The GWAS summary data of human plasma proteome were derived from a recently published study [Reference Sun, Maranville, Peters, Stacey, Staley and Blackshaw13]. Briefly, Sun et al. quantify 3,622 plasma proteins in 3,301 healthy participants from the INTERVAL [Reference Angelantonio, Thompson, Kaptoge, Moore, Walker and Armitage32] study by using an expanded version of an aptamer-based multiplex protein assay (SOMAscan) [Reference Sun, Maranville, Peters, Stacey, Staley and Blackshaw13]. The genotyping protocol and quality control for the INTERVAL samples have been described previously in detail [Reference Astle, Elding, Jiang, Allen, Ruklisa and Mann33]. Briefly, genotyping was performed on the Affymetrix Axiom UK Biobank genotyping array. Imputation was performed via the Sanger Imputation Server by using a combined 1,000 Genomes Phase 3-UK10K reference panel. Simple linear regression using an additive genetic model was used to test genetic associations. After quality control, the GWAS summary data of 3,283 plasma proteins were used in following genetic correlation analysis. Detailed description of sample characteristics, experimental design, quality control, and statistical analysis can be found in the published studies [Reference Sun, Maranville, Peters, Stacey, Staley and Blackshaw13].

Genetic correlation scanning

Following the approach recommended by the developers [Reference Bulik-Sullivan, Loh, Finucane, Ripke and Yang23,Reference Bulik-Sullivan, Finucane, Anttila, Gusev, Day and Consortium34] and previous study [Reference Bulik-Sullivan, Finucane, Anttila, Gusev, Day and Loh25], LDSC software (v1.0.0; https://github.com/bulik/ldsc) were applied to the GWAS summary data for evaluating the genetic correlations between each of the five psychiatric disorders and each of the 3,283 plasma proteins at first. Using the same method, the significant genetic correlations were further validated using the cross-disorder GWAS replication data. The basic principle of the LDSC approach is to estimate directly from GWAS summary data using the deviation of the observed χ 2 test statistic for a SNP from its expected value under the null hypothesis of no association [Reference Shi, Kichaev and Pasaniuc35]. An SNP tagging more of its neighbors—and, thus, having a higher LD score—is more likely to tag one or more causal sites affecting the phenotype [Reference Shi, Kichaev and Pasaniuc35]. If genetic correlations are statistically and quantitatively significant, then we can determine that total phenotypic correlations cannot be attributed to fully environmental confounders [Reference Lee and Chow24]. In addition, Anney et al. have demonstrated that LD score regression can distinguish genuine polygenicity from the bias caused by population stratification and cryptic relatedness [Reference Anney, Ripke, Anttila, Grove, Holmans and Huang28]. The European LD scores, calculated from the 1,000 Genomes by the developers, were used in this study [Reference Anney, Ripke, Anttila, Grove, Holmans and Huang28].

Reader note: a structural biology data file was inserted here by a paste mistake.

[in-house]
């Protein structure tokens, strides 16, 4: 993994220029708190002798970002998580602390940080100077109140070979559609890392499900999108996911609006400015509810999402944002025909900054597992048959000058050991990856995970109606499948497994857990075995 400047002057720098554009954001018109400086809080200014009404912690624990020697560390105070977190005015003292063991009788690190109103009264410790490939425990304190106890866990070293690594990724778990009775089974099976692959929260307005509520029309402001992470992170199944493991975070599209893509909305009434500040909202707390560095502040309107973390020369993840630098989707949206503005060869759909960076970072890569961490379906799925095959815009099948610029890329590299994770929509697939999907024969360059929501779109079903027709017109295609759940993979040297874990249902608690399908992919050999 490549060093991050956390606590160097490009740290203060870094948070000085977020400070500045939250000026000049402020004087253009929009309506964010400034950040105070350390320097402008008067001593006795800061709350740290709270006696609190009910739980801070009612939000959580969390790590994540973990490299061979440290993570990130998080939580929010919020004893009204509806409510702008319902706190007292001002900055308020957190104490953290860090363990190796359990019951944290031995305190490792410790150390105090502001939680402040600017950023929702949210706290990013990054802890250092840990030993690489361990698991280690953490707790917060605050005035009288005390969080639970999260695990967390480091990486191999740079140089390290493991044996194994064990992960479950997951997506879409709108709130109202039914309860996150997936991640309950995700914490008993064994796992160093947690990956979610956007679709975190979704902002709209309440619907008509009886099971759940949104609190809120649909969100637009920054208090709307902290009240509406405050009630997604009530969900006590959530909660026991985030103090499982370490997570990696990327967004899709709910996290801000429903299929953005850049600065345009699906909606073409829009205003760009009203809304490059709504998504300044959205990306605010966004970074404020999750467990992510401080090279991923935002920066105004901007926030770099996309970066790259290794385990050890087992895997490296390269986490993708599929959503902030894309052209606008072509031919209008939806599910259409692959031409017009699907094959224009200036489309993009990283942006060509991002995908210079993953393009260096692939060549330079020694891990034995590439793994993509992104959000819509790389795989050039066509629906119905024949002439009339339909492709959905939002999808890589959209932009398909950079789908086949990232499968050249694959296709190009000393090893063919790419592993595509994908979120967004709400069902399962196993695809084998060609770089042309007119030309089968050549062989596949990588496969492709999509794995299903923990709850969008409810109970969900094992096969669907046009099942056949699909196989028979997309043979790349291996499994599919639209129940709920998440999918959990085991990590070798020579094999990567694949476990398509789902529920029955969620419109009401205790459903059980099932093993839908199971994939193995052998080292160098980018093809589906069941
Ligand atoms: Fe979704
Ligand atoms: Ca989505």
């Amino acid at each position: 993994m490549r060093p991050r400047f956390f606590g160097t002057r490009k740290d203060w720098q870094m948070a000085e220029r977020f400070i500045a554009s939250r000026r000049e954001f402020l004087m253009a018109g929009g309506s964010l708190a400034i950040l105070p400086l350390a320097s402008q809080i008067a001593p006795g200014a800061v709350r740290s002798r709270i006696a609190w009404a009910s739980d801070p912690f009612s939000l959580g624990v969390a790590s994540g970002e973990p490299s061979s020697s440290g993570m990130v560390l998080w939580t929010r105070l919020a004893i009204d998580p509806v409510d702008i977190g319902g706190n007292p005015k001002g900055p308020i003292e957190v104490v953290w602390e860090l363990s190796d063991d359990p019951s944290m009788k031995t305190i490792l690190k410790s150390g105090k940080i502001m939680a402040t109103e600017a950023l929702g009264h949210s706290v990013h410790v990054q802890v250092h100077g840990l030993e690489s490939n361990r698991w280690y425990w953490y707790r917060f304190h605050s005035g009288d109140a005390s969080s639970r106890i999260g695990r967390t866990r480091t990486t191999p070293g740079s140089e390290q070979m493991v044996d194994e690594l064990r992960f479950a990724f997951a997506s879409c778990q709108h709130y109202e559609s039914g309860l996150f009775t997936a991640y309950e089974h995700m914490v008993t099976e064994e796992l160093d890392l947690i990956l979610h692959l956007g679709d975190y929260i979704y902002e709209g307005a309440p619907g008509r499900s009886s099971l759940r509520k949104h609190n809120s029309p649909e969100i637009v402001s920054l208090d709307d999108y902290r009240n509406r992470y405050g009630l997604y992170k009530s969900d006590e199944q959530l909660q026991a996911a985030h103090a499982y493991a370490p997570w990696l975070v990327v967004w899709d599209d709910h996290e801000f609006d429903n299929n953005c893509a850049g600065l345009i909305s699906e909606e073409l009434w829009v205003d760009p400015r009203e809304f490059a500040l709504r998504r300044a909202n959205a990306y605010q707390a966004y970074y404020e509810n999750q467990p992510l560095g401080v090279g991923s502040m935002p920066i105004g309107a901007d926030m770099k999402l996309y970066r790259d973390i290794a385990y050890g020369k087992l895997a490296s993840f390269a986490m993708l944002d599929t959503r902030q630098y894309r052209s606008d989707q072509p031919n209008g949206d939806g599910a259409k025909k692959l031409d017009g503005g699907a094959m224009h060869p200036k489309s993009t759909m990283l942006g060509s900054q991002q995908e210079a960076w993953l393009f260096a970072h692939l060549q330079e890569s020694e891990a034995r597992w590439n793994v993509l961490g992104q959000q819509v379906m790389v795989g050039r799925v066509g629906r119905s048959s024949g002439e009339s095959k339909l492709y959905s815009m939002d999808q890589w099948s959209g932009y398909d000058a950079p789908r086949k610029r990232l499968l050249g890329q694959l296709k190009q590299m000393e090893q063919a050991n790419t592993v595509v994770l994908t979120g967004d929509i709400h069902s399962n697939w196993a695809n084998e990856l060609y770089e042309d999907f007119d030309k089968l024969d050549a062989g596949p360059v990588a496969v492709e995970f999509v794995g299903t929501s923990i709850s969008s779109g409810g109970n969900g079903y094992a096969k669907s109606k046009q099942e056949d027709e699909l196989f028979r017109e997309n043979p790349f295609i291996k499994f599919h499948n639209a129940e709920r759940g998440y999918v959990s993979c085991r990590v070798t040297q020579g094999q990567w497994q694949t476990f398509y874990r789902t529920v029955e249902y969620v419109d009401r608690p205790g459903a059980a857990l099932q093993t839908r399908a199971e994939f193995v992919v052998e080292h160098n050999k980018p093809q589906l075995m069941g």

Results

LDSC regression observed several genetic correlation signals between plasma proteins and psychiatric disorders with LDSC p values <0.05. For ADHD, genetic correlation signals were observed for lysosomal Pro-X carboxypeptidase (coefficient = 0.243, p value = 0.015), and alpha-2-antiplasmin (coefficient = 0.274, p value = 0.032).

For ASD, genetic correlations were observed for extracellular superoxide dismutase (Cu-Zn; coefficient = 0.530, p value = 0.023), hepatitis A virus cellular receptor 1 (coefficient = 0.405, p value = 0.031), chromogranin-A (coefficient = 0.409, p value = 0.034), pro-opiomelanocortin (POMC; coefficient = 0.523, p value = 0.041), cysteine-rich hydrophobic domain-containing protein 2 (coefficient = 0.263, p value = 0.043), and trypsin-1 (coefficient = 0.397, p value = 0.047).

Nine plasma proteins were detected for BD such as alpha-N-acetylgalactosaminide alpha-2,6-sialyltransferase 6 (coefficient = 0.419, p value = 0.007), tumor necrosis factor receptor superfamily member 1B (coefficient = −0.383, p value = 0.012), guanine nucleotide exchange factor VAV3 (coefficient = −0.270, p value = 0.018), insulin-like growth factor-binding protein 6 (coefficient = −0.377, p value = 0.022), and rho guanine nucleotide exchange factor 10 (coefficient = −0.304, p value = 0.022).

For MDD, 12 blood plasma proteins were detected such as trefoil factor 1 (coefficient = −0.287, p value = 0.011), bone morphogenetic protein 7 (coefficient = 0.392, p value = 0.012), peregrin (coefficient = 0.361, p value = 0.013), beta-defensin 118 (coefficient = 0.328, p value = 0.014), and Neurensin-1 (coefficient = −0.359, p value = 0.026).

For SCZ, 15 blood plasma proteins were detected such as insulin-like growth factor-binding protein 6 (coefficient = −0.396, p value = 0.011), cathepsin Z (coefficient = −0.349, p value = 0.012), sphingosine kinase 2 (coefficient = 0.212, p value = 0.018), tropomyosin alpha-1 chain (coefficient = 0.264, p value = 0.021), CMP-N-acetylneuraminate-beta-galactosamide-alpha-2,3-sialyltransferase 1 (coefficient = 0.269, p value = 0.028), and protein nephroblastoma overexpressed (NOV) homolog (coefficient = 0.196, p value = 0.028; Table 1).